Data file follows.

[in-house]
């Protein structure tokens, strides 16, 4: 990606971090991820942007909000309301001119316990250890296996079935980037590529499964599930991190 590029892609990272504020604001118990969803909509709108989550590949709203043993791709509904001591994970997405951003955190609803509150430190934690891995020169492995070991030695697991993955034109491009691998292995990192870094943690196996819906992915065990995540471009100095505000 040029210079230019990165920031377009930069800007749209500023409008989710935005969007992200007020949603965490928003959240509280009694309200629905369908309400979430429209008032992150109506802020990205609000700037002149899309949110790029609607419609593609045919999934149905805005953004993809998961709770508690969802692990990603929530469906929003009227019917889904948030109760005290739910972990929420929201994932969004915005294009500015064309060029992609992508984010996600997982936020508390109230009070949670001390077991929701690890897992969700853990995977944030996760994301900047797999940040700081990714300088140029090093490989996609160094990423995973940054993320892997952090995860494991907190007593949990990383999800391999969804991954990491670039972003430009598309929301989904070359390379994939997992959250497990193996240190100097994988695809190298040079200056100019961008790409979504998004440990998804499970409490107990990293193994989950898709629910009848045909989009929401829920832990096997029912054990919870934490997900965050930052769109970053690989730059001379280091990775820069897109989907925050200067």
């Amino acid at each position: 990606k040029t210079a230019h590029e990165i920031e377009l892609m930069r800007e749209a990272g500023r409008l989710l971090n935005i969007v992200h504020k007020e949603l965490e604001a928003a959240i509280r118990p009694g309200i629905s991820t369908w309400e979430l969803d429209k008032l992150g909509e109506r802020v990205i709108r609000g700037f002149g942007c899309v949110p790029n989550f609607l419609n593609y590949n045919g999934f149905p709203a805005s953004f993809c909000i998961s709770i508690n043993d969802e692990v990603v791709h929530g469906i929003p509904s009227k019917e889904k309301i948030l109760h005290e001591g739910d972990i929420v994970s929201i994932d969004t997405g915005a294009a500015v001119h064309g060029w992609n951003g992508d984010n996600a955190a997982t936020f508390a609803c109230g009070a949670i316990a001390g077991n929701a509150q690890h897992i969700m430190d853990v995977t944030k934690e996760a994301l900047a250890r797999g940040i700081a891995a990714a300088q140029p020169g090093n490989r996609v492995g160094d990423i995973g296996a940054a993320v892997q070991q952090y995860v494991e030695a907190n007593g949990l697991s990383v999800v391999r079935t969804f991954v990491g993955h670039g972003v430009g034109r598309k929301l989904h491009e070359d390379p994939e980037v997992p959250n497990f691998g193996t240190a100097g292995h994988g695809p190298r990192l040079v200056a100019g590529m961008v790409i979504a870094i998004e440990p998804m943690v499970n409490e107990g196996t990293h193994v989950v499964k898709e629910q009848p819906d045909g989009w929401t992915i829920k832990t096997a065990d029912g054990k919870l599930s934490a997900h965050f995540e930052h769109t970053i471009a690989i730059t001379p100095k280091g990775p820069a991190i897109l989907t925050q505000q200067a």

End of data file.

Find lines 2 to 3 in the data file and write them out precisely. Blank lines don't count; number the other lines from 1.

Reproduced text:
């Protein structure tokens, strides 16, 4: 990606971090991820942007909000309301001119316990250890296996079935980037590529499964599930991190 590029892609990272504020604001118990969803909509709108989550590949709203043993791709509904001591994970997405951003955190609803509150430190934690891995020169492995070991030695697991993955034109491009691998292995990192870094943690196996819906992915065990995540471009100095505000 040029210079230019990165920031377009930069800007749209500023409008989710935005969007992200007020949603965490928003959240509280009694309200629905369908309400979430429209008032992150109506802020990205609000700037002149899309949110790029609607419609593609045919999934149905805005953004993809998961709770508690969802692990990603929530469906929003009227019917889904948030109760005290739910972990929420929201994932969004915005294009500015064309060029992609992508984010996600997982936020508390109230009070949670001390077991929701690890897992969700853990995977944030996760994301900047797999940040700081990714300088140029090093490989996609160094990423995973940054993320892997952090995860494991907190007593949990990383999800391999969804991954990491670039972003430009598309929301989904070359390379994939997992959250497990193996240190100097994988695809190298040079200056100019961008790409979504998004440990998804499970409490107990990293193994989950898709629910009848045909989009929401829920832990096997029912054990919870934490997900965050930052769109970053690989730059001379280091990775820069897109989907925050200067």
């Amino acid at each position: 990606k040029t210079a230019h590029e990165i920031e377009l892609m930069r800007e749209a990272g500023r409008l989710l971090n935005i969007v992200h504020k007020e949603l965490e604001a928003a959240i509280r118990p009694g309200i629905s991820t369908w309400e979430l969803d429209k008032l992150g909509e109506r802020v990205i709108r609000g700037f002149g942007c899309v949110p790029n989550f609607l419609n593609y590949n045919g999934f149905p709203a805005s953004f993809c909000i998961s709770i508690n043993d969802e692990v990603v791709h929530g469906i929003p509904s009227k019917e889904k309301i948030l109760h005290e001591g739910d972990i929420v994970s929201i994932d969004t997405g915005a294009a500015v001119h064309g060029w992609n951003g992508d984010n996600a955190a997982t936020f508390a609803c109230g009070a949670i316990a001390g077991n929701a509150q690890h897992i969700m430190d853990v995977t944030k934690e996760a994301l900047a250890r797999g940040i700081a891995a990714a300088q140029p020169g090093n490989r996609v492995g160094d990423i995973g296996a940054a993320v892997q070991q952090y995860v494991e030695a907190n007593g949990l697991s990383v999800v391999r079935t969804f991954v990491g993955h670039g972003v430009g034109r598309k929301l989904h491009e070359d390379p994939e980037v997992p959250n497990f691998g193996t240190a100097g292995h994988g695809p190298r990192l040079v200056a100019g590529m961008v790409i979504a870094i998004e440990p998804m943690v499970n409490e107990g196996t990293h193994v989950v499964k898709e629910q009848p819906d045909g989009w929401t992915i829920k832990t096997a065990d029912g054990k919870l599930s934490a997900h965050f995540e930052h769109t970053i471009a690989i730059t001379p100095k280091g990775p820069a991190i897109l989907t925050q505000q200067a």